Harry Potter’s life is miserable. His parents are dead and he’s stuck with his heartless relatives, who force him to live in a tiny closet under the stairs. But his fortune changes when he receives a letter that tells him the truth about himself: he’s a wizard. A mysterious visitor rescues him from his relatives and takes him to his new home, Hogwarts School of Witchcraft and Wizardry.
After a lifetime of bottling up his magical powers, Harry finally feels like a normal kid. But even within the Wizarding community, he is special. He is the boy who lived: the only person to have ever survived a killing curse inflicted by the evil Lord Voldemort, who launched a brutal takeover of the Wizarding world, only to vanish after failing to kill Harry.
Though Harry’s first year at Hogwarts is the best of his life, not everything is perfect. There is a dangerous secret object hidden within the castle walls, and Harry believes it’s his responsibility to prevent it from falling into evil hands. But doing so will bring him into contact with forces more terrifying than he ever could have imagined.
Full of sympathetic characters, wildly imaginative situations, and countless exciting details, the first installment in the series assembles an unforgettable magical world and sets the stage for many high-stakes adventures to come.
My Rating: 8/10
Pre-reading thoughts: Here’s a story of a young girl walking in a bookstore. The girl was just minding her own business, ignoring the books that weren’t Narnia or The Series of Unfortunate Events related. She was a very picky reader, still is, but her eye caught the cover and her feet stopped. It looked cute and right up her alley, but when she took it to her mom, her mom just shook her head and put it back on the shelf. “I don’t want you reading about wizards,” her mom had said. The girl relented and hung her head the whole drive back home. The next few times she want to the bookstore, she would pick the book up again and ask again, but her mother never budged and so years passed and the girl had forgotten all about it, or at least the inclination to read it dwindled into nothing at all. That was until a few months ago when she got the first four books as a birthday present. A month later, she finally read it.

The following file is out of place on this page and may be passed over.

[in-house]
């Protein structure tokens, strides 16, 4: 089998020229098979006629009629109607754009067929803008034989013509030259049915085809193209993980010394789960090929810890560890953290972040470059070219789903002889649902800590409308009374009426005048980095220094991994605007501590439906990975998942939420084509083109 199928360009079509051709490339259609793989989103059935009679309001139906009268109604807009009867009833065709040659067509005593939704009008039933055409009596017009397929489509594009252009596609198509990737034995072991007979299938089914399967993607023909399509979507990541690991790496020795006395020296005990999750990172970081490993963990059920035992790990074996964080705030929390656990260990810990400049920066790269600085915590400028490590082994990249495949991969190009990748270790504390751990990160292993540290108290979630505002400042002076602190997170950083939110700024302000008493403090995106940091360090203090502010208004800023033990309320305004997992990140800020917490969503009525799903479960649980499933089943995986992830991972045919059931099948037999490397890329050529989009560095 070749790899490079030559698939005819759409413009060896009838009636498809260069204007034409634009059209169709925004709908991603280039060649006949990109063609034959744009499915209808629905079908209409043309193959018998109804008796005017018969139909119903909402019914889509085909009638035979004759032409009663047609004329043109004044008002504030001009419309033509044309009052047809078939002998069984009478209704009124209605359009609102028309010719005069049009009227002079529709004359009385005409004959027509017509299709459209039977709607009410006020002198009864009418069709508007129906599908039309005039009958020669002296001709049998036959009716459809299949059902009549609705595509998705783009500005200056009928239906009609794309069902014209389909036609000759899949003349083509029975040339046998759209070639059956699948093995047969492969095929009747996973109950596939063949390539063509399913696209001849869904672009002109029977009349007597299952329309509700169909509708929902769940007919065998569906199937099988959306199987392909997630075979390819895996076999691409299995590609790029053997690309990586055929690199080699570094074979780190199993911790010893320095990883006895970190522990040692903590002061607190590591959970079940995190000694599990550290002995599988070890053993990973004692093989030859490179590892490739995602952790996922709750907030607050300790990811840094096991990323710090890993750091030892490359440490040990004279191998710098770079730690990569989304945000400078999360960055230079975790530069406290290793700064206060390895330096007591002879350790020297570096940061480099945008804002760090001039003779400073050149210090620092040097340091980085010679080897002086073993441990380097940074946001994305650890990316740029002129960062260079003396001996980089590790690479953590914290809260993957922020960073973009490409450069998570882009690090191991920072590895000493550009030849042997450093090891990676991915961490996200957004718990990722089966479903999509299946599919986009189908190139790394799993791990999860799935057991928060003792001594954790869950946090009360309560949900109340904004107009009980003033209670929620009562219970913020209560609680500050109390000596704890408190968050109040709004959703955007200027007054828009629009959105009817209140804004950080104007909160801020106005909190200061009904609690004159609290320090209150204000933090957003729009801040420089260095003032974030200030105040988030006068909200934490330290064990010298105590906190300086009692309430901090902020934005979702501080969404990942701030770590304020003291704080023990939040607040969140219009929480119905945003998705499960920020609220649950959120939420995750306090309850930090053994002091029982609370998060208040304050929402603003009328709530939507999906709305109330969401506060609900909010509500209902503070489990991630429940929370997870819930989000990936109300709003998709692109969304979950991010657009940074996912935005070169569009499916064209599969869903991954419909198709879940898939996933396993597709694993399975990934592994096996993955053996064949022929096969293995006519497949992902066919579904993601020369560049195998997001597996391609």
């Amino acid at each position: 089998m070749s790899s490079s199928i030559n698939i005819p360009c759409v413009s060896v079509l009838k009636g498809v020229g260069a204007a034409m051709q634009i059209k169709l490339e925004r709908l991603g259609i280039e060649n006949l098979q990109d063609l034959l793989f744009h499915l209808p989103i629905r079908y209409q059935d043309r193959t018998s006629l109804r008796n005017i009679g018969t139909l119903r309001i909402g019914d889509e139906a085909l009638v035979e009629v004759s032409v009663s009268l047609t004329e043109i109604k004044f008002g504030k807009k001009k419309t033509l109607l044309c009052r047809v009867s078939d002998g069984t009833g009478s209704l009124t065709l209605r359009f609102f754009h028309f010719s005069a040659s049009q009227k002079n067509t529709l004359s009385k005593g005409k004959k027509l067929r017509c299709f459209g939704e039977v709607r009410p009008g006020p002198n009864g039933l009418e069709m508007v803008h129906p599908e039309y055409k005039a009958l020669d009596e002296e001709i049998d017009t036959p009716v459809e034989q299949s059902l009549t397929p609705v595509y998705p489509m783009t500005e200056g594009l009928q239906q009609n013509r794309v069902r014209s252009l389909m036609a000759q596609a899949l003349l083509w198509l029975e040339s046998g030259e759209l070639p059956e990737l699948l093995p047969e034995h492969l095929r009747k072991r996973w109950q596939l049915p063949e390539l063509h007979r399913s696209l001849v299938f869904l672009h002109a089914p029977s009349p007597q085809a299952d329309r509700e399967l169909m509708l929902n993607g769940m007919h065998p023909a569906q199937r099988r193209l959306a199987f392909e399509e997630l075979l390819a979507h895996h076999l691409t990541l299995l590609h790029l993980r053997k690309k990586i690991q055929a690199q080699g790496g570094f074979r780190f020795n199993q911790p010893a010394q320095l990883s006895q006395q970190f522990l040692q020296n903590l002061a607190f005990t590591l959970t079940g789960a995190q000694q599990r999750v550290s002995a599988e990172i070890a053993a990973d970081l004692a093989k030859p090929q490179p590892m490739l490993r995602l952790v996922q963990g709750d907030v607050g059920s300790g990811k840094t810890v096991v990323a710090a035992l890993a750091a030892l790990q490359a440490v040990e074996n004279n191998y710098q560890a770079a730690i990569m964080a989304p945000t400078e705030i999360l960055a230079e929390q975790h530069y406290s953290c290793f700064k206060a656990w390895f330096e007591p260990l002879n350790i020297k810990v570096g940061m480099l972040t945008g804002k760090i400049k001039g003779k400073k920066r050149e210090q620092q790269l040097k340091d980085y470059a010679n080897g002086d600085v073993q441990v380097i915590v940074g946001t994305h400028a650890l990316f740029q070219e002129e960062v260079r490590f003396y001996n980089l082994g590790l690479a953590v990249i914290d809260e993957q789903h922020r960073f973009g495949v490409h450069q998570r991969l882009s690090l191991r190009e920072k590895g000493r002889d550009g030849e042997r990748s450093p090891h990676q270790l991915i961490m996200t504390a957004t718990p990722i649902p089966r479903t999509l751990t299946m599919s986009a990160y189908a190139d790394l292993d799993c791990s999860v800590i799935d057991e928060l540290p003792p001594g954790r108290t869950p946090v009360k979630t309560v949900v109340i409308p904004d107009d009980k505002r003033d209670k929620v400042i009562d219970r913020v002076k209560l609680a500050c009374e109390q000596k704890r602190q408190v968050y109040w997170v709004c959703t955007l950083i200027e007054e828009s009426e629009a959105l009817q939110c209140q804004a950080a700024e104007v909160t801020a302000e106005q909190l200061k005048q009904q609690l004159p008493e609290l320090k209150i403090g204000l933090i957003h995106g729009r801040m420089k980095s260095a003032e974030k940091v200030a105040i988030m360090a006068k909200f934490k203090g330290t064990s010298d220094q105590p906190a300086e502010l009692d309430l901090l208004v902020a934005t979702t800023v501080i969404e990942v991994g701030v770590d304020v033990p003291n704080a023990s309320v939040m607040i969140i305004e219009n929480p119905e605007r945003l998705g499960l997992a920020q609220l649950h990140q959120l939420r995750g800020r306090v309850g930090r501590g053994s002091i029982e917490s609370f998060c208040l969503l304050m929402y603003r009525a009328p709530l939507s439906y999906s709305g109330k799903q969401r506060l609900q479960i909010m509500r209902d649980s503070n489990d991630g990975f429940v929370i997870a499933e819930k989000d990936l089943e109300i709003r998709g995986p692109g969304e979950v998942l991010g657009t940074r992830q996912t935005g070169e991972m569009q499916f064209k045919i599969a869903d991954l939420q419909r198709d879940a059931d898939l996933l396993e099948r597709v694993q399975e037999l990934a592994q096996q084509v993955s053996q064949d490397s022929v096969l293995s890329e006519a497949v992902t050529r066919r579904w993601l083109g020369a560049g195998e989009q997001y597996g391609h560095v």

I was stoked to FINALLY be able to read this book. It turned from a childhood curiosity to a teen aged need to fit in to an adulthood strive for finally understanding what everyone was talking about on September 1st of every year. To also finally feel that disappointment when I too didn’t get a Hogwarts letter.
(Spoiler Free) Post-reading thoughts: This book was exactly what I thought it would be… GREAT! It was cute and fun and I can understand why it had lived on for so long in so many people’s hearts.
What I liked:
- Characters: Harry, although was a little annoying at times, was a good protagonist who made it easy to root for him. His best friends, Ron and Hermione were also a big reason why I enjoyed this book so much. Even as secondary characters, they had so much personality and weren’t just dulled versions of the main character or only their for comic relief. I loved Draco and Neville as well and i’m excited to get to read more about them. To read more about all these characters.
- Setting: Jk Rowling does a beautiful job at describing things. I felt like I actually lived in this wizarding world and at a few points, made me even want to eat those candies with disgusting names. Although I would love to go to Hogwarts with it’s creepy ancient feel, but I don’t like cats so…
What I didn’t like:
- Characters: Dumbledore (more about this in the spoiler section)
- Plot: I felt the flow of the story was off a bit. At some points everything was happening too fast and others drug so slow that I almost put it down. I recognize that this entire book is a literal year at school, but some things that were focused on, I just didn’t see the reasoning behind doing so.
(SPOILERS BEHIND LINE)
Although I really enjoyed this book, there are a few reasons as to why I only rated it an 8 out of 10. Here’s a more in depth look at my two points above that I couldn’t explain why I didn’t like without spoiling some major plot points:
- Dumbledore: I don’t understand everyone’s fascination with this man. He manipulated Harry and allowed him to risk his life over and over again (at the age of 10) without any interference. He knew what was happening to him and what he was doing and yet… did nothing about it. He put two other children in danger in order to show Harry that he is the “chosen one” and he didn’t care at all. Harry and the gang didn’t get into any trouble for disobeying the rules (even if they did save the school from doom, they are still children who could’ve died!). Another thing about Dumbledore that I just did not like was the fact that he took the house cup from Slytherin (forgive me please if I misspell the house names) and gave it to Gryfindor regardless of the fact that they had spent all year EARNING it and as far as we know, fairly. Their banner had already been up and they were already celebrating. I felt like this was a HUGE jerk move and showed his true character.
- Plot: The book’s pacing started out great, but then towards the middle, it slowed so badly that I actually did sit the book down for almost a week before finally picking it back up and finishing. It had too many unnecessary parts from what I can tell by having only read book 1: Hagrid’s dragon and the quidditch games just to name a few. The maze scene also went too fast and I wish she would’ve slowed it down because it got confusing and I had to go back and double check that the characters did what they said they did. The twist ending where Snape was not the one going after Harry was nice; However, I thought the whole Harry being able to beat a grown man WITH an extra, much evil face attached to him was very unrealistic even in a children’s fantasy story.